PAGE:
Watch the teaser trailer for "Protect Our Paradise" here.
Under Deen, Conservation Florida has taken on one of its most high-profile tasks ever: establishing the Florida Wildlife Corridor. The corridor, first promoted by photographer Carlton Ward Jr., consists of nearly 18 million acres of contiguous wilderness and working lands crucial to the survival of many of Florida’s 131 imperiled animals, including panthers and bears.
Crawford collaborated with a team from Conservation Florida in designing each episode of the “Protect Our Paradise” series. The first episode is about the Florida Wildlife Corridor and features Ward and some of his trap camera images shot while wildlife passed by, including a remarkable sequence of a bear scratching its back on a tree.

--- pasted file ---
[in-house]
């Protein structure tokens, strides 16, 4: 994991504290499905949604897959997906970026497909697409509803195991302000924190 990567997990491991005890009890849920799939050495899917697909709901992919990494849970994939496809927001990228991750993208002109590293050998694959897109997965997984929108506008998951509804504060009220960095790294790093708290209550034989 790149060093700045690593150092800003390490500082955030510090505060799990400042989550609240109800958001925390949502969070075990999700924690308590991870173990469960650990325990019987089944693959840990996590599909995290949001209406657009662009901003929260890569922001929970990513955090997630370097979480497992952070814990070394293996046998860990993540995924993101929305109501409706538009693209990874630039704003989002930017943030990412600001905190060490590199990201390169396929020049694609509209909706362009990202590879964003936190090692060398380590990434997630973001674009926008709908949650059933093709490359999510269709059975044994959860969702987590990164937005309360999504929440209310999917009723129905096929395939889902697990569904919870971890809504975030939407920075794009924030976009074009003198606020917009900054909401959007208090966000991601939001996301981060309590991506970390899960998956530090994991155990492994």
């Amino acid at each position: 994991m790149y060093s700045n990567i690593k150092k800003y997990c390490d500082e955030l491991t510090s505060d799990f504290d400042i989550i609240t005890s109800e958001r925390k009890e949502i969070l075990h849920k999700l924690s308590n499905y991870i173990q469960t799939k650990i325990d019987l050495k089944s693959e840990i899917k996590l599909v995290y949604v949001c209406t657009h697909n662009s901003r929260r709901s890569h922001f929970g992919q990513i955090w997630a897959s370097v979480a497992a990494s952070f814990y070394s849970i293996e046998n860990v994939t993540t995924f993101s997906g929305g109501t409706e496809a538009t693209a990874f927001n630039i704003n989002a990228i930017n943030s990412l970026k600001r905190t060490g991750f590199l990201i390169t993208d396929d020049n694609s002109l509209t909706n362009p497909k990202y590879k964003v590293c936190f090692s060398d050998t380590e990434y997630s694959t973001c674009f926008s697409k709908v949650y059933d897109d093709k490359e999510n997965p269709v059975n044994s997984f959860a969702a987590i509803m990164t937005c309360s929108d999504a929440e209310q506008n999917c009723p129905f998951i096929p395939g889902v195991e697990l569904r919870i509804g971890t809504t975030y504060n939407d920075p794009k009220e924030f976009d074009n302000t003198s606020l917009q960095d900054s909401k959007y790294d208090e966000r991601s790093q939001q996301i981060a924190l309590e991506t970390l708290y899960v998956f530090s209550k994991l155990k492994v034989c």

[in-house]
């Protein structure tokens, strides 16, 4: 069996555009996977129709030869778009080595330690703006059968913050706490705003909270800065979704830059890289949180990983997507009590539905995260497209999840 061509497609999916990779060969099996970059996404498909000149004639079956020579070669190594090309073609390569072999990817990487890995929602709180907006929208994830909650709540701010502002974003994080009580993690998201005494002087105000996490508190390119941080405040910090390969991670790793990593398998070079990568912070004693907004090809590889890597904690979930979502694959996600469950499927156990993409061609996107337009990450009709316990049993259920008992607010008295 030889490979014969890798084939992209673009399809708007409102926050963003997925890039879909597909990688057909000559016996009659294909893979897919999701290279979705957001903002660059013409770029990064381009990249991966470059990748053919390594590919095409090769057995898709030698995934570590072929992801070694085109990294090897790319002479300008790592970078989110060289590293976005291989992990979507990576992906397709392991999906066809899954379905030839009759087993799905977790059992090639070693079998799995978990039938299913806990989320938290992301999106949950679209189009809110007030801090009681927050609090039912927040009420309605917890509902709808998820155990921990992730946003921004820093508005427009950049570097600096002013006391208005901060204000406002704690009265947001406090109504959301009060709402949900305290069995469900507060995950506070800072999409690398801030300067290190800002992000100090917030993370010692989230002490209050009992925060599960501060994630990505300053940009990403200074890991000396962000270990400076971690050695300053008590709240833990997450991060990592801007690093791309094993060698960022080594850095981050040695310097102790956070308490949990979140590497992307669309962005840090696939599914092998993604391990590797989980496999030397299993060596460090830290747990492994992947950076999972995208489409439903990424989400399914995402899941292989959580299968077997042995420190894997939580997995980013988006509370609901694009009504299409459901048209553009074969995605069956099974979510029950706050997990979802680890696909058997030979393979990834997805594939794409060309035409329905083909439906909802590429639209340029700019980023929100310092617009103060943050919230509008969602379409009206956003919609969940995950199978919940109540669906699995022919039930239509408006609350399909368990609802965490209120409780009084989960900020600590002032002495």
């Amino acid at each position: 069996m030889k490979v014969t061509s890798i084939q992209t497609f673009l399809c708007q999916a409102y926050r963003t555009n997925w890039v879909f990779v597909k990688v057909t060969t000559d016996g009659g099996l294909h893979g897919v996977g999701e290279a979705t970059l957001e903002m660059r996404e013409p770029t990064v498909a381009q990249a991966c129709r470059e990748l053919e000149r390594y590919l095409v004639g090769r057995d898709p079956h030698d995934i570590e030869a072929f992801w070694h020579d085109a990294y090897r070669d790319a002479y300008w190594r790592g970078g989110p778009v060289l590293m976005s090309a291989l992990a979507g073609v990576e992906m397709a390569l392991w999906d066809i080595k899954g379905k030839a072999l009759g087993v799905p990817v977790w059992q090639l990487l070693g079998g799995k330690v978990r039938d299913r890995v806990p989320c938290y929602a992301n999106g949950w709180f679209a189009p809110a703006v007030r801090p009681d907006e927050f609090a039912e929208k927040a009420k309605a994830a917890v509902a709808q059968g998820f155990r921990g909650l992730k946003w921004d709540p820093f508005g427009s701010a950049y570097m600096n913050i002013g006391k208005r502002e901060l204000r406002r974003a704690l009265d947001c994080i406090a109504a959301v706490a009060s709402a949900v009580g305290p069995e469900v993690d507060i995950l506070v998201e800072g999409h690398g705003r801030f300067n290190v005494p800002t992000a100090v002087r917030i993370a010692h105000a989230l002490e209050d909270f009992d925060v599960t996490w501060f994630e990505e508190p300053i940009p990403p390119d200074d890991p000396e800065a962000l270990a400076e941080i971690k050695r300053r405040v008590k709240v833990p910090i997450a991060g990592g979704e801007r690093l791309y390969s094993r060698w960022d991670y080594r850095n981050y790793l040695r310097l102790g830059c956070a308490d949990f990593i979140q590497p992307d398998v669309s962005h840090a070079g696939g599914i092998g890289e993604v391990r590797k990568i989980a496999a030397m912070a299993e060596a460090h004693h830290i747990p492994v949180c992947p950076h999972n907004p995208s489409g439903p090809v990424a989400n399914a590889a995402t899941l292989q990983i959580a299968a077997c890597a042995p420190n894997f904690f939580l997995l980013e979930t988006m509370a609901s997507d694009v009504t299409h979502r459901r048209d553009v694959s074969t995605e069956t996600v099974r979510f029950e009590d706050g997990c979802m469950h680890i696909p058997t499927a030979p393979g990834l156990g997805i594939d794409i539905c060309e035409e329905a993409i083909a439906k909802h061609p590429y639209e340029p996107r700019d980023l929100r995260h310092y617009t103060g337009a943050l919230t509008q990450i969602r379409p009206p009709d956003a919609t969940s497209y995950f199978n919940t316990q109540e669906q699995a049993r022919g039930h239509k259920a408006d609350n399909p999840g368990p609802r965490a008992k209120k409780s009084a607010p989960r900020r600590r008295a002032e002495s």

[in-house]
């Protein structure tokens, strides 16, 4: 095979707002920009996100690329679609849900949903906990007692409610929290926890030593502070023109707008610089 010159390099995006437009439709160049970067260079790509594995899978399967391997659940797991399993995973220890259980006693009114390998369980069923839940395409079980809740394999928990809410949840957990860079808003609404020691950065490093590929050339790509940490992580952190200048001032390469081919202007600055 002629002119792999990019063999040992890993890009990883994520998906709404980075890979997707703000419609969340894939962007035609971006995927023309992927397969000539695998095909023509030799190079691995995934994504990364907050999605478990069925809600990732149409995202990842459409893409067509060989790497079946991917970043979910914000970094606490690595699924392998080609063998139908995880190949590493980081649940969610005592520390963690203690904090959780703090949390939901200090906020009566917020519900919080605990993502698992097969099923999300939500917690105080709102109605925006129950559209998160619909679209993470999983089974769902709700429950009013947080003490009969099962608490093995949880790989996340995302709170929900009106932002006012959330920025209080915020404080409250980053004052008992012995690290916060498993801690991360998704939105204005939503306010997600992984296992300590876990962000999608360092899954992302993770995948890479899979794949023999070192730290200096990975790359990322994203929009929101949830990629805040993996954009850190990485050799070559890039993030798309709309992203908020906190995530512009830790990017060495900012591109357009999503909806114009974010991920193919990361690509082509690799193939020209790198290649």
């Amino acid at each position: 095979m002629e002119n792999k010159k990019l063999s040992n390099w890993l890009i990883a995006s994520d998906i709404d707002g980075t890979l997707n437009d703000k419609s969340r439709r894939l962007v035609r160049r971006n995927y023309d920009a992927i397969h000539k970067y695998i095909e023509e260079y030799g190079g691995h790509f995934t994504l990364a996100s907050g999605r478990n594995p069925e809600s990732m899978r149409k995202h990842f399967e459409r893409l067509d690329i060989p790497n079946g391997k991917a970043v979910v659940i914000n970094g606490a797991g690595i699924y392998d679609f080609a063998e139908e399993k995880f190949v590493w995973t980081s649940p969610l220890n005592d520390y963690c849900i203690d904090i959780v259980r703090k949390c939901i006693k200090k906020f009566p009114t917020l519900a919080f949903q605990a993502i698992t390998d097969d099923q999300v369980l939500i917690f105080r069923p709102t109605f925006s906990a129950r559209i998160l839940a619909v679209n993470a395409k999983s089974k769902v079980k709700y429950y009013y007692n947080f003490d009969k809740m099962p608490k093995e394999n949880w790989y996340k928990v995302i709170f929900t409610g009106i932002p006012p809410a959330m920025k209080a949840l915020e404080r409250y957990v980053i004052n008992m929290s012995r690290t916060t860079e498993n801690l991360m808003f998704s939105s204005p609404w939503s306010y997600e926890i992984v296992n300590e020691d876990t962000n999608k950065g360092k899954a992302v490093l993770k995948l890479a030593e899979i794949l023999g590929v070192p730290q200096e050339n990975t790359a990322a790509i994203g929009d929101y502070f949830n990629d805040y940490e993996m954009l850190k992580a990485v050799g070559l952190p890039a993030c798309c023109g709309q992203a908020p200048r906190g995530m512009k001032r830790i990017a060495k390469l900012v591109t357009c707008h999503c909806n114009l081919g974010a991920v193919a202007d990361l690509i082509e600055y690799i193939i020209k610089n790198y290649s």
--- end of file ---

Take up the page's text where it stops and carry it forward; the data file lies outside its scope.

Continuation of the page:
“We could have done a two-hour episode on each topic,” said Deen, noting that each episode was limited to just 21 minutes. They aimed to show Floridians things that few people have ever seen before, such as deep inside a freshwater spring.
“I’d never worked on a TV show before,” she said. “I had no idea how much work goes on with this.”
Making the series took a total of two years from start to finish, with 50 days of production followed by nine months of post-production work, Crawford said.
Henderson, the author of a new book on land conservation in Florida called “Forces of Nature,” shows up in each episode to provide some historical context on what’s being discussed. His portions of the series were shot in a historic home with no air-conditioning.
“My interviews were done in two full days of taping,” he said. “That was eight hours a day under the hot lights. I was sweating worse than Nixon in his debates with Kennedy. They got bags of ice and stuck them in front of a fan to keep me cool.”